THE RICHES OF HAVING LITTLE
Psalm 37:16 A little that a righteous man hath is better than the riches of many wicked.
Read the entire Psalm 37. Study it diligently. It will show you the riches that can be found in this life, and especially in the life to come, by trusting in God and leading a life obedient to His will. Conversely, it will show you the depravity and utter destruction found in trusting in the riches of this world and leading a life of self-willed indulgence.
All too often, as young families are begun and careers are started, goals are set to accumulate wealth. Earning a living in the job market is good. Accumulating wealth is also good. As a matter of fact, it is a God-given responsibility to use your talents to their fullest extent. Many times, as success comes and wealth is accumulated, we lose sight of its source. Deuteronomy 8:17 tells us this can, and often does, take place. It reads, And thou say in thine heart, my power and the might of mine hand hath gotten me this wealth. Immediately in verse 18, this false idea of self-sufficiency is put in its place as God, through Moses says, But thou shalt remember the Lord thy God: for it is He that giveth thee power to get wealth. It is God that has given each person the power, or ability, to gain wealth during their lifetime on earth. You would be wasting God's gifts if you did not use your talents to their fullest. Error on our part comes when we take the credit for our material success instead of giving God the glory and praise for all that you are fortunate enough to accumulate during your lifetime here on earth.
Rupert Murdock gained much wealth in a variety of investments, while the Rockefeller family became wealthy in the oil industry, as did the Ford family in automobile manufacturing. The Walton family accumulated great wealth in retail marketing through Wal-Mart stores and other marketing outlets. Bill Gates' fortune was the result of innovations in the computer industry. The list of "successful" individuals and families cannot be exhausted.
With the possible exception of the ultraconservative Rupert Murdock, take a look at what rich people have: Homes that are considered to be mansions, the most expensive automobiles, silver and gold, stocks, bonds and other investments, diamonds and jewelry, fashionable clothing and expensive shoes, swimming pools, tennis courts, private airplanes, hired men and maid servants, and chauffeurs. These sound like dreams, and, to most people, are things most desire. And, of themselves, they are not evil or sinful, as long as they are not gained through deception, fraud, or other deceitful and sinful ways.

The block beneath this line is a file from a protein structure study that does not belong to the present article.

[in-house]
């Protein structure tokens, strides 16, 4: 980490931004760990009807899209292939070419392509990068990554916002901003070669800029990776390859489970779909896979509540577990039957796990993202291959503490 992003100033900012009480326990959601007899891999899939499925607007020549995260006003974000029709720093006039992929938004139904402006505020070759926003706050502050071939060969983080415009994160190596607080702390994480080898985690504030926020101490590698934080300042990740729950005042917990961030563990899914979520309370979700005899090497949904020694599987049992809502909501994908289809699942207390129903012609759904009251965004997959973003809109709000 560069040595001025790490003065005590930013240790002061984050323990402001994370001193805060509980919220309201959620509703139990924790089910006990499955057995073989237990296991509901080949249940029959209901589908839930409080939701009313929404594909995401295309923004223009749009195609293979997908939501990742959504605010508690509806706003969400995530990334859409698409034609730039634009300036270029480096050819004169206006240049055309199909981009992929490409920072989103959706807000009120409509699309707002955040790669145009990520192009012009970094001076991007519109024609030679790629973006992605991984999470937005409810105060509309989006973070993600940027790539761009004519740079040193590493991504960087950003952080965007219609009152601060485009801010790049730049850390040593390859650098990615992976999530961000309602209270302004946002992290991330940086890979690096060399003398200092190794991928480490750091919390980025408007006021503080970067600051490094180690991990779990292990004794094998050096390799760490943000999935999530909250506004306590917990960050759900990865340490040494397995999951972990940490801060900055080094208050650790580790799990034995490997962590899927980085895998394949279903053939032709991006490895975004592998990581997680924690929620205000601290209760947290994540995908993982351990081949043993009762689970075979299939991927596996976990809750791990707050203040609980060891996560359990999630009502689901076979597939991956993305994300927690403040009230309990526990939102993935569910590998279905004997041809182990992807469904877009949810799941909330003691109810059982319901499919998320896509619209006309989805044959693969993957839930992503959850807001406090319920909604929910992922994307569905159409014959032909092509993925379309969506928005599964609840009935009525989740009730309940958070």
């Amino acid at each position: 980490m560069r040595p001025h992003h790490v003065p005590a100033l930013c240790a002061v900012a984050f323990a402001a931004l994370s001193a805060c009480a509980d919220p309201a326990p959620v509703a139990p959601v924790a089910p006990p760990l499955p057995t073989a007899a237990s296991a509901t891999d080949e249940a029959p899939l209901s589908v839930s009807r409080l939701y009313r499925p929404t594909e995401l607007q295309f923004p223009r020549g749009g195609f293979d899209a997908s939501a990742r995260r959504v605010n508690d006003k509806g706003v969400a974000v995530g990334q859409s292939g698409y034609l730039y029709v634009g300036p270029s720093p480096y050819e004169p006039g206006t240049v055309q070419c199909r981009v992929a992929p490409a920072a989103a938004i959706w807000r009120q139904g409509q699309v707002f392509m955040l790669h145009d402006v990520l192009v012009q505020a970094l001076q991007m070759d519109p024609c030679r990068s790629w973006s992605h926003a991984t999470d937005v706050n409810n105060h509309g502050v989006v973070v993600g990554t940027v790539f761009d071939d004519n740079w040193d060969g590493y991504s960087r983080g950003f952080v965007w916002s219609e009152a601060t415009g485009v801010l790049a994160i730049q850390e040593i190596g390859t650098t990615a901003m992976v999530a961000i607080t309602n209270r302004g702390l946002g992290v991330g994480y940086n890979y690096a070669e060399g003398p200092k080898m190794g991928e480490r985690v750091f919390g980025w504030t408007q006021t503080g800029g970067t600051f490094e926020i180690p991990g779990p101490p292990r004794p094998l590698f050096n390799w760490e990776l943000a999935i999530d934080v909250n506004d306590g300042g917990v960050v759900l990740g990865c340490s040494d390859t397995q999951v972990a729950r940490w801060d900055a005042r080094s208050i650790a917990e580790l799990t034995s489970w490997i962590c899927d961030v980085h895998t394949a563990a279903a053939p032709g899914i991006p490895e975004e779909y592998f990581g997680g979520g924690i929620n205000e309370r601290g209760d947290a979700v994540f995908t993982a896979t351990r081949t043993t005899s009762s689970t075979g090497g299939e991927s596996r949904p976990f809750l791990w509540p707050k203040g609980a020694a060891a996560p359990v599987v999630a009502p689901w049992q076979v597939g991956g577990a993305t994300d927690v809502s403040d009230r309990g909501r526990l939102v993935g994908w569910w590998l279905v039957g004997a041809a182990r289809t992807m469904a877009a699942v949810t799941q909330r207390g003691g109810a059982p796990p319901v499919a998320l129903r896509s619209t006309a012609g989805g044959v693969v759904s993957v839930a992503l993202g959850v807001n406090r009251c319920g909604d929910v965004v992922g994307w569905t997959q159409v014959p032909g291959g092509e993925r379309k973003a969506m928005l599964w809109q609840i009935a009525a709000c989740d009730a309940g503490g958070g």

However, those that have become rich have another God-given responsibility. They are to use their wealth as God would have them use it, rather than in a selfish way. This righteous responsibility is the stumbling block for most wealthy individuals. This is demonstrated in the parable of the talents. Regardless of what one has, they are responsible to God for its use. Why? Because, as noted in Deuteronomy 8:18, it is God that giveth thee power to get wealth. Therefore, the wealth gained by this power also belongs to God. Wealth does not belong to the one that accumulates it. We are merely stewards, or guardians, of the wealth gained by using our God-given talents. Psalm 48:10 reminds us that it is temporary because it must be left behind at death. Not only is wealth temporary, it has no saving power. Verses 6 and 7, of Psalm 48, indicate that wealth cannot save us, nor can it be used to purchase salvation for others.
Our lesson text says that there are wicked people that are rich in worldly goods. Whether they were wicked in how they accumulated their wealth or whether they were wicked because they were not good stewards of their riches, we are not told. Nor does it make any difference. The fact that they are wicked eliminates them from the eternal salvation of their souls. Psalm 11:5-6 tells us that God hates the soul of the wicked, and that wicked souls will be punished for eternity. On the other hand, God loves the righteous (Psalm 11:7), and they will inherit the kingdom of heaven (Matt. 13:43). Although one may be poor in worldly goods they can still be rich in good works that will lead to eternal life. Being righteous and having little is far better that being wicked and rich. Trust should be placed in God, not in riches.1 Timothy 6:17-19 is a text that should be studied thoroughly - commit it to memory - in it is eternal life!